Gaveshaka discusses early happenings
Significant events in May
An English newspaper
On May 3, 1837, the 'Ceylon Chronicle' newspaper was first published. The publication of newspapers independent of Government began after the arrival of Sir Robert Wilmot Horton as Governor in October 1831. Within three months of his arrival, the 'Colombo Journal' was started under the auspices of the Government. It was edited by George Lee, the Superintendent of the Government Press where it was printed.

On February 4, 1834, a group of European merchants in Colombo started 'The Observer and Commercial Advertiser' which attacked Governor Horton's government. It was to defend the administration that the 'Ceylon Chronicle' was started privately aided by the Governor and conducted by "a Committee of Gentlemen". The newspaper was edited by Rev. Samuel Owen Glenie, the Colonial Chaplain of St Paul's, later Archdeacon of Colombo. He retired after the Bishop objected to him being associated with the newspaper and he was succeeded by George Lee who was by then Postmaster-General, as editor. The newspaper did not last very long and folded up on September 3, 1838.

The press used by the 'Chronicle' was bought up by one Mackenzie Ross who started the 'Ceylon Herald' four days after the 'Chronicle' ceased publication. This paper also opposed the Government until in 1842 it was bought up by James Laing, the Deputy Postmaster in Kandy who supported the Government. By and large the press took the cause of the British planters and merchants and helped this class to press their claims on the Government.

While the early English newspapers did not last very long, the 'Observer' survived and remains the oldest English newspaper in the country. It is interesting to learn how the paper introduced itself to the public on February 4, 1834. "The first number is furnished gratis, inviting those who are inclined to favour a free Press to become subscribers… at 12 shillings a quarter. We appear before a public, fully aware of the difficulties we have to encounter, and from whom we hope for every indulgence, encouragement and support…

Pioneer in the trade union movement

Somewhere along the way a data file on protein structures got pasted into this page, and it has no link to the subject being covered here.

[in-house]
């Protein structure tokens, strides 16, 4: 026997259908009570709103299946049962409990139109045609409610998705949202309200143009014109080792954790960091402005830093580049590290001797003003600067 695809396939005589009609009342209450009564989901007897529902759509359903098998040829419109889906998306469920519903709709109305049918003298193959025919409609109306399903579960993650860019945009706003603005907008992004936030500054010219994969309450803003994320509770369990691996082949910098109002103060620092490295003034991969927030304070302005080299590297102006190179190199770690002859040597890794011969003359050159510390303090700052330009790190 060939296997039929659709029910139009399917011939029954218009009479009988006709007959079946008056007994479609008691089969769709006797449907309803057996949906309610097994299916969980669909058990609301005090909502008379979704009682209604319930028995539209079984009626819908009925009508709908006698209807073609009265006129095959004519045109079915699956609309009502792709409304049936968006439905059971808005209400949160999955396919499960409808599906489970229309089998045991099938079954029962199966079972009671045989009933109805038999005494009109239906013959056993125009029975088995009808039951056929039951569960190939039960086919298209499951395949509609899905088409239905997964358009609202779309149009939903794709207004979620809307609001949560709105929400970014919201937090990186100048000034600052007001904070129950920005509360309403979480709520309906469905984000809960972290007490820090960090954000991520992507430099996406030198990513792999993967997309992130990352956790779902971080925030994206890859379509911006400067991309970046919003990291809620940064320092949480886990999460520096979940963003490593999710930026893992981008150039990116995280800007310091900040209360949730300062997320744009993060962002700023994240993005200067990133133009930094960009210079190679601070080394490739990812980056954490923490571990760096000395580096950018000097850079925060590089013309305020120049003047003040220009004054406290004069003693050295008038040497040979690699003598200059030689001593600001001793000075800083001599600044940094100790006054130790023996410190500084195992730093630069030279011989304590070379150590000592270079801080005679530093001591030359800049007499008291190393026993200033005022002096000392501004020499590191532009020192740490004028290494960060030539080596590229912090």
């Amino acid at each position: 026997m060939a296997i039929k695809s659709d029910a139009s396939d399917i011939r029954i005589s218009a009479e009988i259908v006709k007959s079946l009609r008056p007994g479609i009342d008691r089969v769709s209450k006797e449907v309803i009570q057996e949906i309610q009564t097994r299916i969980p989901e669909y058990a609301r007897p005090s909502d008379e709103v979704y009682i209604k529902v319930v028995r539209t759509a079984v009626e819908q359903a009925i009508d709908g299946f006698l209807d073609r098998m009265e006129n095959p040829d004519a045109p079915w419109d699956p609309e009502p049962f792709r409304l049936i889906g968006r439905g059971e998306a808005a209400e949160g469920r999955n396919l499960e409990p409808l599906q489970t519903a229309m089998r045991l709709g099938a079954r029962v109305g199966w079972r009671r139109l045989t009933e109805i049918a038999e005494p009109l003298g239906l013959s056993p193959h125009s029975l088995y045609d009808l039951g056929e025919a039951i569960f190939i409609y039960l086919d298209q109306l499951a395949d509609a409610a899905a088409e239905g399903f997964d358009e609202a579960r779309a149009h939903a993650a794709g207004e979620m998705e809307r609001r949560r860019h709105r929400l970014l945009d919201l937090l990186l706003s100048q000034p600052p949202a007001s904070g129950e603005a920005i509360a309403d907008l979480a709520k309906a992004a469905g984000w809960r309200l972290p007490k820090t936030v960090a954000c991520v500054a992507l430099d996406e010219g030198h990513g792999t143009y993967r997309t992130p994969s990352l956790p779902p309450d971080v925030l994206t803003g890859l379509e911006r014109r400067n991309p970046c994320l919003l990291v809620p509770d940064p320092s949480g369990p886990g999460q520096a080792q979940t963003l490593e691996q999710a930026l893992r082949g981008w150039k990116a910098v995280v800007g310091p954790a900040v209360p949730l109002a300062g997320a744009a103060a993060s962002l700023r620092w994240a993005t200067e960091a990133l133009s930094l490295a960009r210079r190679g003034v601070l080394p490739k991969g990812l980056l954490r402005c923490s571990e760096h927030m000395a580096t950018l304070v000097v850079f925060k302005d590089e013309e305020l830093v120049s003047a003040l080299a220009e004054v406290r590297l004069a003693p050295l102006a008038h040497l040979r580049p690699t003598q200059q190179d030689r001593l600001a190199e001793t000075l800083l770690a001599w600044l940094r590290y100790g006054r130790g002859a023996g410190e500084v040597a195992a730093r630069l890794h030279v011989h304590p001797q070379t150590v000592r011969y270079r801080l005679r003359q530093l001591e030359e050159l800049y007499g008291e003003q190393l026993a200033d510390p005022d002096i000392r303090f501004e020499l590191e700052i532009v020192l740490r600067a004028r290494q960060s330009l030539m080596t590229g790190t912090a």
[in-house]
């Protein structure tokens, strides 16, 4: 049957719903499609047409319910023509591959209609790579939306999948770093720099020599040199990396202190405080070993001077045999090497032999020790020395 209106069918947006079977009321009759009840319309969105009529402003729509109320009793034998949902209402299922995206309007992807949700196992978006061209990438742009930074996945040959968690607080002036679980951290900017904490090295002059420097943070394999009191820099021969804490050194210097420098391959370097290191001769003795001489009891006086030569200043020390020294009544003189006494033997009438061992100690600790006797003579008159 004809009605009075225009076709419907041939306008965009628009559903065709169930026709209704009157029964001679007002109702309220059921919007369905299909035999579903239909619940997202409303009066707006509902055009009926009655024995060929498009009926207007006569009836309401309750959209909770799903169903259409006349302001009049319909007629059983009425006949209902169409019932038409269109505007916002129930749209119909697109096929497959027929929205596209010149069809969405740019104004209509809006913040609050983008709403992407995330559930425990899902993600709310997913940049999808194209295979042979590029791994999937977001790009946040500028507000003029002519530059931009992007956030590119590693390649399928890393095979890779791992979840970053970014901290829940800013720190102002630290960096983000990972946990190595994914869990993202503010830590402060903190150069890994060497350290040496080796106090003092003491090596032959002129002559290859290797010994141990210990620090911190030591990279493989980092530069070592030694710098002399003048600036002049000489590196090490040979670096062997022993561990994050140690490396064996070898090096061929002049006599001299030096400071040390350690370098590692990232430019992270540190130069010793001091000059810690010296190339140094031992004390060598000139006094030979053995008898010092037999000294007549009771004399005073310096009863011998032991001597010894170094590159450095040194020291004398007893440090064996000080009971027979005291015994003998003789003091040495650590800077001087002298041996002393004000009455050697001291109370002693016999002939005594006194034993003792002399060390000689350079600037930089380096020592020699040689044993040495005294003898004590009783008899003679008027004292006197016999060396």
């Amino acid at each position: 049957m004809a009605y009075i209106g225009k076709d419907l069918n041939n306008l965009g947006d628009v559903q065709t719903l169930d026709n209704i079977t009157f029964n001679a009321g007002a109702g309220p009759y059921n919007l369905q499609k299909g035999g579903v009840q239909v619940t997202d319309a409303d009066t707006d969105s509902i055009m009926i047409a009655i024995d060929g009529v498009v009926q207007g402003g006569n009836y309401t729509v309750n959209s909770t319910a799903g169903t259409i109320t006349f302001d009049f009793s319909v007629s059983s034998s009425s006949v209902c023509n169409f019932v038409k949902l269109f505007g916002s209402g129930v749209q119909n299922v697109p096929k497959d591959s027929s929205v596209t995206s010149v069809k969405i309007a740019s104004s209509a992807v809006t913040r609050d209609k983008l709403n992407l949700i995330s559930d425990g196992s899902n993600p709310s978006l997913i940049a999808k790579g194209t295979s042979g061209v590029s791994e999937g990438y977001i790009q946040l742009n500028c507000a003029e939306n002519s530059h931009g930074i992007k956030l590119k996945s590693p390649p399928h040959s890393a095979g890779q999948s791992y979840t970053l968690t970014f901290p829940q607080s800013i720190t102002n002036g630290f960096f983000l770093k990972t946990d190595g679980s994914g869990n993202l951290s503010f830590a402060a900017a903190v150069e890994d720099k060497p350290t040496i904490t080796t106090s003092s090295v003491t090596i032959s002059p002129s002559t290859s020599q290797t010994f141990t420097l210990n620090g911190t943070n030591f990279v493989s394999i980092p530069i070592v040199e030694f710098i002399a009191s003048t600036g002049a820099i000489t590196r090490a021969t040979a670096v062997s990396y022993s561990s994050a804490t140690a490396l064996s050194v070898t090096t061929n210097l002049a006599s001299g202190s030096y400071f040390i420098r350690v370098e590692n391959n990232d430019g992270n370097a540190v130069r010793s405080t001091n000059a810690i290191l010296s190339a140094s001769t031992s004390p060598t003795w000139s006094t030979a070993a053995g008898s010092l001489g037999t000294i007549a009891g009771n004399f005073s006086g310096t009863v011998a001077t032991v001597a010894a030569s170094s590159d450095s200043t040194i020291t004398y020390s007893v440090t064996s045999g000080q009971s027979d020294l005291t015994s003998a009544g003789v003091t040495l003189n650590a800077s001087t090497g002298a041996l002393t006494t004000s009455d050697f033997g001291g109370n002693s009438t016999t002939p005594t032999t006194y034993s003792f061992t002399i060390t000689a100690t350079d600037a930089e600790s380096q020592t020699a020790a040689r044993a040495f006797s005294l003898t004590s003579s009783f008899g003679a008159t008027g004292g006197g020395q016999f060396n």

Trade unionist, politician and diplomat Alexander Ekanayake ( A E ) Goonesinghe was born on May 1, 1891 in Kandy and after having his early education ay Dharmaraja College, Kandy, moved over to St. Joseph's College, Colombo. Generally regarded as the father of the country's trade union movement, he was the founder secretary of the Young Lanka League. He organized a public meeting of the League in 1915 to record its protest at the completion of 100 years British rule.

In 1918, he conducted a resistance movement against the levy of the poll tax and was forced to break metal for the construction and repair of roads for refusing to pay the tax. While breaking metal he saw at first hand the bitter plight of the workers and formed the Ceylon Labour Union in 1922. In the same year, the poll tax was abolished.

Goonesinghe championed the cause of the workers for the next 30 years.
He entered politics as a member of the Colombo Municipal Council of which he became Mayor in 1940. He was a member of the State Council and was elected MP for Colombo Cenrtal in the House of Representatives in 1947. He became Minister without Portfolio in the D. S. Senanayake Cabinet. A keen Buddhist activist, he later served as Ambassador in Indonesia and Burma. He died on, August 1, 1967.

Saradiel's end
On May 7, 1864 Utuwankande Sardiel who was arrested on March 22, 1864 was hanged. He was only 29 years of age at the time. Though he was arrested a couple of times, he managed to escape. He was first captured in 1862 by Abdul Cader by the brother-in-law of Baba Sara, the village constable of Utuwankanda. As he was being taken to Colombo in a bullock-cart, in the company of Haramanis, his step-father, he escaped into the jungle and Baba Sara was dismissed from the post of constable.

When he was at Utuwankanda, several attacks were made on the rock but he could not be captured. It is said that a force of 3000 men were used to capture him. He and a friend were found in a house at Mawanella playing cards when they were arrested. That was the end of the daring life of Sri Lanka's Robin Hood.

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